Rep. Rodney Davis told Mullin not to shout at Capitol Police, and he said: “This is not their fault, they’re doing their job.”— Manu Raju (@mkraju) January 13, 2021
But Davis, who is the top Republican on House Admin, told me: “I’m pissed” that the mags have gone up without any consultation.
Cash bail is about privilege, not community safety.
Kyle Rittenhouse killed two people and is walking around getting sponsorships.
In 2010, Kalief Browder was arrested and eventually sent to Rikers Island for grand larceny. Robert Bautista called 911 and reported a robbery — two Black males had stolen his backpack that contained cash, a camera, and an iPod. Police said Browder fit the description and Bautista said Kalief was the robber, but police frisked Browder and he had nothing on him. Bautista said he was robbed two weeks ago (the date kept changing) and at one point said he wasn’t actually robbed, that it was just an attempted robbery. There were enough inconsistencies coupled with a lack of evidence that Browder most certainly would have been found not guilty at trial, but the police (in theory) can’t serve as judge and jury, so they arrested him, booked him, and threw him in jail.
The year before, Browder had pled guilty in a case where he was accused of stealing a bakery truck and crashing it into a vehicle. Browder said he was just a bystander, but took a plea deal to be sentenced as a minor as he had originally been charged as an adult. This charge meant Browder was on probation, so even though his family came up with the bail money to release him from Rikers while he awaited trial, the probation office blocked the request.
We have a kid who was afraid of going to trial as an adult and pled to a sentence as a minor for a non-violent crime he says he didn’t commit. Now he’s been accused of another non-violent crime he says he didn’t commit, and he’s being kept in jail, away from the public, because he’s a repeat offender who is a danger to society.
Kyle Rittenhouse murdered two people on video. He loaded up his gun and had his mom drive him across state lines so he could get in on the action during a protest and intimidate strangers with his illegal weapon. He ultimately shot three of those people after a confrontation and two of them died.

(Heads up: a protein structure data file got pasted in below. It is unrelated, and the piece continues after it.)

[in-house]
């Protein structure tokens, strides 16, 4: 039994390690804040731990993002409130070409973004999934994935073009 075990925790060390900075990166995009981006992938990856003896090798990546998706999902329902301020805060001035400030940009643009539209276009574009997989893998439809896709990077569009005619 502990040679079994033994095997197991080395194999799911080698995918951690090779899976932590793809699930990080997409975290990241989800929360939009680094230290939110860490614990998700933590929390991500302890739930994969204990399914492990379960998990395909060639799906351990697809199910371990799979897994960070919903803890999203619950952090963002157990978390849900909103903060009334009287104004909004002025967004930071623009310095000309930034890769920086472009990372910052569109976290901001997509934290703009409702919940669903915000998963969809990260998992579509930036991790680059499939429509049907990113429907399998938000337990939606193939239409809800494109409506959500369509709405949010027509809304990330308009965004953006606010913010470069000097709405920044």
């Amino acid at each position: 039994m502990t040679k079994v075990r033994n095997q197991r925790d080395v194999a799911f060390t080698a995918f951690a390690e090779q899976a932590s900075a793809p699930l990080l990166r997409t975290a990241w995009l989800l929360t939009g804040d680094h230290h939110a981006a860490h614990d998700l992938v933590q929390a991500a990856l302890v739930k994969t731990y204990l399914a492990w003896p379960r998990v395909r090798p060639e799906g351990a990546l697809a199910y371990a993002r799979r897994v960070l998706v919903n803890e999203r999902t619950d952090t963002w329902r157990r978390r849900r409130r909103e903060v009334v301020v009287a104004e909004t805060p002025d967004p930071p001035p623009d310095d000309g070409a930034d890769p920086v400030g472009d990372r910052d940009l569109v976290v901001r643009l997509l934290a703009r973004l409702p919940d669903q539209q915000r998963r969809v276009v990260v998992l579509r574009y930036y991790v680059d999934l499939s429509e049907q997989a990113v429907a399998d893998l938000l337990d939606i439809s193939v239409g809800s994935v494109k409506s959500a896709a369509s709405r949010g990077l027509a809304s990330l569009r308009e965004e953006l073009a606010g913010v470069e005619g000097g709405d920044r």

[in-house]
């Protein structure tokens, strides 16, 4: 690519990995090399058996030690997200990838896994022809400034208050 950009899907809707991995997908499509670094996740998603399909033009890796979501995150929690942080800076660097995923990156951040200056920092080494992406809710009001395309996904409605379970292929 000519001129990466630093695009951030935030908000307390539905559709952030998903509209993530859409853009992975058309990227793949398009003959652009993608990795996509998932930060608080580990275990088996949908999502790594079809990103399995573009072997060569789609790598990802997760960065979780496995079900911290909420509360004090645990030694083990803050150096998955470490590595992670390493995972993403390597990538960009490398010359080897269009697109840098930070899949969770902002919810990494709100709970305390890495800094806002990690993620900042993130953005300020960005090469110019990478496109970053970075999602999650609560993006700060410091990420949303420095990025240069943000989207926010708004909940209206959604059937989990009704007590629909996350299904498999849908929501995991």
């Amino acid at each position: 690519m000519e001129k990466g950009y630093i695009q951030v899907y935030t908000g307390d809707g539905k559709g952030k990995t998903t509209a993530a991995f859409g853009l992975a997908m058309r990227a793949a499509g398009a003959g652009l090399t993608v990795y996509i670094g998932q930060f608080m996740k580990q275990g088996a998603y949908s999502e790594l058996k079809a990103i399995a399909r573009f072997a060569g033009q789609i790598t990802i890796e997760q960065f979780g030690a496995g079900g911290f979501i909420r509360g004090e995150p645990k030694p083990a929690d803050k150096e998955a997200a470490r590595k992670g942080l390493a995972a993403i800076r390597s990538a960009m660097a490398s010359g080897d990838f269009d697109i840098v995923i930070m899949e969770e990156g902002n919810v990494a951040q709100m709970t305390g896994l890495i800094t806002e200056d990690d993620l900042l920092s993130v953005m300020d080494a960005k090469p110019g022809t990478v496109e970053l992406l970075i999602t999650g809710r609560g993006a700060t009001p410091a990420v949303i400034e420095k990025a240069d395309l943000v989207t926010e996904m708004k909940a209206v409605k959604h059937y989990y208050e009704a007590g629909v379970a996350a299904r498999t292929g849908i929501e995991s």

Which one of them is a danger to society? Someone who allegedly crashed a van and allegedly stole a backpack, or someone who is on video shooting three people as the result of a confrontation he initiated by not minding his business?
According to the justice system, Kalief Browder is the danger because Kyle Rittenhouse is walking around free as a bird.
Kyle Rittenhouse, the Illinois teenager charged with killing two men during the Jacob Blake protests in Wisconsin this summer, made bail on Friday and walked out of jail, officials said.
MyPillow Inc. founder Mike Lindell and former “Silver Spoons” child actor Ricky Schroder played key roles in “putting us over the top” in coming up with $2 million for bail, according to Rittenhouse’s defense attorney Lin Wood.
(cont. NBC News)
Legally, bail is supposed to be determined by seriousness of the crime, ties to the community, the flight risk posed by the defendant, and the danger posed by the defendant to his or her community. Kyle Rittenhouse’s bail was $2 million as opposed to $10,000 because he murdered two people. However, in reality, the amount of bail set means nothing if it’s not pegged to the accused’s ability to raise that money. Bail for possession of a controlled substance is usually around $2,500 for a first offense. If you have no way to actually raise that money, it might as well be $2 million. There are no celebrities looking to donate to your cause when you’re in jail for carrying around cocaine you’d plan to take to a party. If you commit a murder for Amerikkka, people will raise money for you. If you get caught with cocaine on a night out, you may be stuck in jail for years.
A few months ago, I wrote a blog called “What I’ve Learned as a Black Man” about some of the ways being Black in America has altered my path from that of a white person in this country. I want to pull a little piece out for this.
I was walking along 125th Street one night when four policemen came out of nowhere and told me to put my hands up because I fit the description of a robbery suspect in the area. This was around the time Kalief Browder had committed suicide after being released from Rikers because he had been locked up for three years for the crime of fitting a description. I thought that would be me. One of the cops slammed me up against a wall face first, which is what saved me. I had been wearing a baseball cap and a hoodie, like this.
When he pushed my face into the wall, the cap was knocked off and my hair came tumbling out. I have a lot of hair.
The frisking stopped and one cop put their hands in my head to see if it was a wig that could be taken off. They were looking for a bald Black man and clearly that wasn’t me.
I’ve been stopped and frisked by the NYPD five times over the past decade living here, but that was the first time I feared for my safety because there was nothing I personally could do to avoid being arrested. I could plead my innocence, but it wasn’t up to the cops to decide. I would be sent to jail, and as an underemployed Black man without a family living paycheck to paycheck in those days, I would have no way to raise any amount of bail.